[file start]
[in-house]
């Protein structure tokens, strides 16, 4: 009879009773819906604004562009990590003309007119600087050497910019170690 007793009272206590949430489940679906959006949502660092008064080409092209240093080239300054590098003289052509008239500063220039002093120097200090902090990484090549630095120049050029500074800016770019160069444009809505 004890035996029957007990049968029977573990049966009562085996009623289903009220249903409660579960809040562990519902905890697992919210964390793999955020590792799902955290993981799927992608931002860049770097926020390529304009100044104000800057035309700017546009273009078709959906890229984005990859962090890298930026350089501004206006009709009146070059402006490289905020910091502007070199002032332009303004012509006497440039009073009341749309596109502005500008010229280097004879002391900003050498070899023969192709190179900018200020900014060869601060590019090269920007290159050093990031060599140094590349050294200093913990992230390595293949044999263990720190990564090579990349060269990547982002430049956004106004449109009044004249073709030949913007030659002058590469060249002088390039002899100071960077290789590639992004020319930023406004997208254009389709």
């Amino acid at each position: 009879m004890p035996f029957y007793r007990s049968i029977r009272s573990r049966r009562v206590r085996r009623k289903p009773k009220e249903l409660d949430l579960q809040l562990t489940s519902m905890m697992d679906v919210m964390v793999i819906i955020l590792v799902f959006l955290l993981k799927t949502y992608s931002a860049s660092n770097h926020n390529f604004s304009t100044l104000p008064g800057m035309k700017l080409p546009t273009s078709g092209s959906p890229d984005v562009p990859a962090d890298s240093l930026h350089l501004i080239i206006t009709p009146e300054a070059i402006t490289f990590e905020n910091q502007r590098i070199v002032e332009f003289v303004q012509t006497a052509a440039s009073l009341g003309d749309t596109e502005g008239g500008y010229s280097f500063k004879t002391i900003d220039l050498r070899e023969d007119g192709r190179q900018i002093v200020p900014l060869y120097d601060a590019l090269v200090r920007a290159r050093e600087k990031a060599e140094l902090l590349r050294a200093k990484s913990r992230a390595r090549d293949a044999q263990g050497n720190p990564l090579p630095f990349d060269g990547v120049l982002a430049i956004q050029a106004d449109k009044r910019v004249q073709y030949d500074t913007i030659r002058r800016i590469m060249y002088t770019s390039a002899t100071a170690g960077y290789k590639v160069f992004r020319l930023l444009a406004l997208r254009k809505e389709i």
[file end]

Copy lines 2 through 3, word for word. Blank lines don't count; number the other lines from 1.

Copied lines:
């Protein structure tokens, strides 16, 4: 009879009773819906604004562009990590003309007119600087050497910019170690 007793009272206590949430489940679906959006949502660092008064080409092209240093080239300054590098003289052509008239500063220039002093120097200090902090990484090549630095120049050029500074800016770019160069444009809505 004890035996029957007990049968029977573990049966009562085996009623289903009220249903409660579960809040562990519902905890697992919210964390793999955020590792799902955290993981799927992608931002860049770097926020390529304009100044104000800057035309700017546009273009078709959906890229984005990859962090890298930026350089501004206006009709009146070059402006490289905020910091502007070199002032332009303004012509006497440039009073009341749309596109502005500008010229280097004879002391900003050498070899023969192709190179900018200020900014060869601060590019090269920007290159050093990031060599140094590349050294200093913990992230390595293949044999263990720190990564090579990349060269990547982002430049956004106004449109009044004249073709030949913007030659002058590469060249002088390039002899100071960077290789590639992004020319930023406004997208254009389709």
């Amino acid at each position: 009879m004890p035996f029957y007793r007990s049968i029977r009272s573990r049966r009562v206590r085996r009623k289903p009773k009220e249903l409660d949430l579960q809040l562990t489940s519902m905890m697992d679906v919210m964390v793999i819906i955020l590792v799902f959006l955290l993981k799927t949502y992608s931002a860049s660092n770097h926020n390529f604004s304009t100044l104000p008064g800057m035309k700017l080409p546009t273009s078709g092209s959906p890229d984005v562009p990859a962090d890298s240093l930026h350089l501004i080239i206006t009709p009146e300054a070059i402006t490289f990590e905020n910091q502007r590098i070199v002032e332009f003289v303004q012509t006497a052509a440039s009073l009341g003309d749309t596109e502005g008239g500008y010229s280097f500063k004879t002391i900003d220039l050498r070899e023969d007119g192709r190179q900018i002093v200020p900014l060869y120097d601060a590019l090269v200090r920007a290159r050093e600087k990031a060599e140094l902090l590349r050294a200093k990484s913990r992230a390595r090549d293949a044999q263990g050497n720190p990564l090579p630095f990349d060269g990547v120049l982002a430049i956004q050029a106004d449109k009044r910019v004249q073709y030949d500074t913007i030659r002058r800016i590469m060249y002088t770019s390039a002899t100071a170690g960077y290789k590639v160069f992004r020319l930023l444009a406004l997208r254009k809505e389709i």